by Sarah Cook, Editor-in-Chief
As of Tuesday, March 24, Japan’s Prime Minister and the International Olympics Committee (IOC) postponed the 2020 Tokyo Olympics to 2021 due to the current global health crisis. Not only does this affect athletes, but it hurts the tourism and media industries, and this postponement represents the first time since World War II the Olympics have been disrupted, according to NBC News.
Initially, the games were set to start on July 24, and Japanese officials insisted the games would go as planned for many weeks, as concerns of COVID-19 spread rapidly across the globe. According to NBC News, now the games are set to start on July 23, 2021, and the Paralympics will begin on Aug. 24, 2021.
Despite the overwhelming spread of COVID-19, it took the Japanese government and the IOC weeks to decide on this, mainly due to economic implications. The games were expected to be the largest yet with over 11,000 athletes, and tourism companies were hoping to bring in over $2 billion, according to the Wall Street Journal.
The economic concerns were also related to the media’s investment in the Olympics. According to the Wall Street Journal, NBC Universal and Discovery Inc. invested a combined $1 billion to show the games, so this hurts their profits, schedule and also advertising plans.
Junior Gretchen Walsh, senior Alex Walsh, and senior Alex Massey were all planning on attending the Olympic trials for swimming this summer in Omaha, Nebraska and hopefully the Olympics in Tokyo. However, in recent weeks, their pools began closing due to growing concerns of COVID-19.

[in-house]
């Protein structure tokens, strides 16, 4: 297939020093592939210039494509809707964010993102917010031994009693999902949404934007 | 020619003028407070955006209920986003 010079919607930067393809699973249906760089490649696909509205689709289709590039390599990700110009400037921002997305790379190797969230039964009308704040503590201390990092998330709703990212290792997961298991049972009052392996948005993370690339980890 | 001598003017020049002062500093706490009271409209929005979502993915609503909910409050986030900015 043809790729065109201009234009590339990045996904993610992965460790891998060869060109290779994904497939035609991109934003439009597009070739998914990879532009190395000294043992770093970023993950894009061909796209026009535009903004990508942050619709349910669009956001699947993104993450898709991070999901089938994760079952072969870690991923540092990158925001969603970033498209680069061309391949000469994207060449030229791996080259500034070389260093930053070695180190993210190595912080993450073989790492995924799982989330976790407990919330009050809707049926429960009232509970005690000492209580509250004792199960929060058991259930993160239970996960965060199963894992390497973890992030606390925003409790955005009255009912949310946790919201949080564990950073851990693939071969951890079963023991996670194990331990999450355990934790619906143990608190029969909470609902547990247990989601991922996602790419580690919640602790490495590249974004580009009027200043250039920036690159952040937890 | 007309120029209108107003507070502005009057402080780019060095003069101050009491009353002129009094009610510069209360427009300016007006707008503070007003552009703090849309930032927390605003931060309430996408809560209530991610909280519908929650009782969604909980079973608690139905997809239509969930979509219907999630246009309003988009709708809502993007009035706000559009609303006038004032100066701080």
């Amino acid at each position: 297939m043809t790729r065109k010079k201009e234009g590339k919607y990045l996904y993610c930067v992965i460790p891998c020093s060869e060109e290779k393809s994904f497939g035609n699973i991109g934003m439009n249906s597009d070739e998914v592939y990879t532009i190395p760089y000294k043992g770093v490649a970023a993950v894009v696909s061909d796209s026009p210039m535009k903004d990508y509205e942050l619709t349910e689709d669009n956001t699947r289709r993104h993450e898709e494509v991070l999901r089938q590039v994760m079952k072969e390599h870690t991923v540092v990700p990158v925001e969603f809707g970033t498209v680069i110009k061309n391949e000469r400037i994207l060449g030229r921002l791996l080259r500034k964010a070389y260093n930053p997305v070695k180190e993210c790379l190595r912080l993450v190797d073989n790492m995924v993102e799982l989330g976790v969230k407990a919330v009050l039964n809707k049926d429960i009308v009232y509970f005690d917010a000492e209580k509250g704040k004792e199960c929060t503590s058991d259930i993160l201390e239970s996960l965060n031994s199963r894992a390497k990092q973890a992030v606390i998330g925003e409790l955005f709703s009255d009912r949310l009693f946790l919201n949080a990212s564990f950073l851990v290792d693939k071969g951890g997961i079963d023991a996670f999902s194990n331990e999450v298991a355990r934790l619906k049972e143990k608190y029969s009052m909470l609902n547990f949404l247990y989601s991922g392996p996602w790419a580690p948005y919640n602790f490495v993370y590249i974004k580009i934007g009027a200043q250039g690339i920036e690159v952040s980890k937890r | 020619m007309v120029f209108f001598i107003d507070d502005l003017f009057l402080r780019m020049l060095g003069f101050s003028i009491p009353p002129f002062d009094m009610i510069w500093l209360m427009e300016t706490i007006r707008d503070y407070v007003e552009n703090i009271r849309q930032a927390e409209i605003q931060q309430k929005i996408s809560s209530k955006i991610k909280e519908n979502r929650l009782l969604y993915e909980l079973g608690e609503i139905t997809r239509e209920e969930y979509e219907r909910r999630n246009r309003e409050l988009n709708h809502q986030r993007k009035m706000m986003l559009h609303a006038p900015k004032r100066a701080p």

“Ours got closed a lot later than most people’s, so I felt lucky we were training, but I knew if we were going to have Olympic trials and Olympics, it wouldn’t have been fair because people would be at such different spots in their training,” Gretchen Walsh said.
Many athletic organizations and participating nations recognized this unfairness, in addition to the clear health concerns, as reason to pressure the IOC into making a decision. The Canadian Olympic Committee announced they would not send a team to Tokyo, according to the LA Times. Within the US, USA Swimming called for postponement in order to level the playing field among athletes losing access to training and protect the mental health and wellness of athletes, coaches, and staff in their letter to the US Olympic and Paralympic Committee.
With the surmounting pressure, the Olympics were postponed “to safeguard the health of the athletes, everybody involved in the Olympic Games and the international community” according to a joint statement by the IOC and organizers in Tokyo.
Ultimately, despite its effect on the economy, moving the games has a profound difference in athletes’ training and mindsets. While they were all three Harpeth Hall Olympic hopefuls looking forward to possibly attending the Olympics, all three swimmers see this as an opportunity for growth.
“It makes sense because they want everyone to be safe, but it’s a little heartbreaking that you’re expecting to put all this work into this summer, but it also means more time to train and get better,” Alex Massey said.
“Even though it’s been postponed, we’re still thinking about it, and our pool is closed, but we’re still working out a lot and finding other ways to stay in shape that correspond to what we do in the pool,” Alex Walsh said, “Having this year is almost like a blessing and we need to remember it and take advantage of it”
As with many other changes to major events, the postponement of the Olympics will have widespread effects throughout the world. Not only will it hurt the economy, but it also forces athletes to change their training schedule and style, along with their mindsets.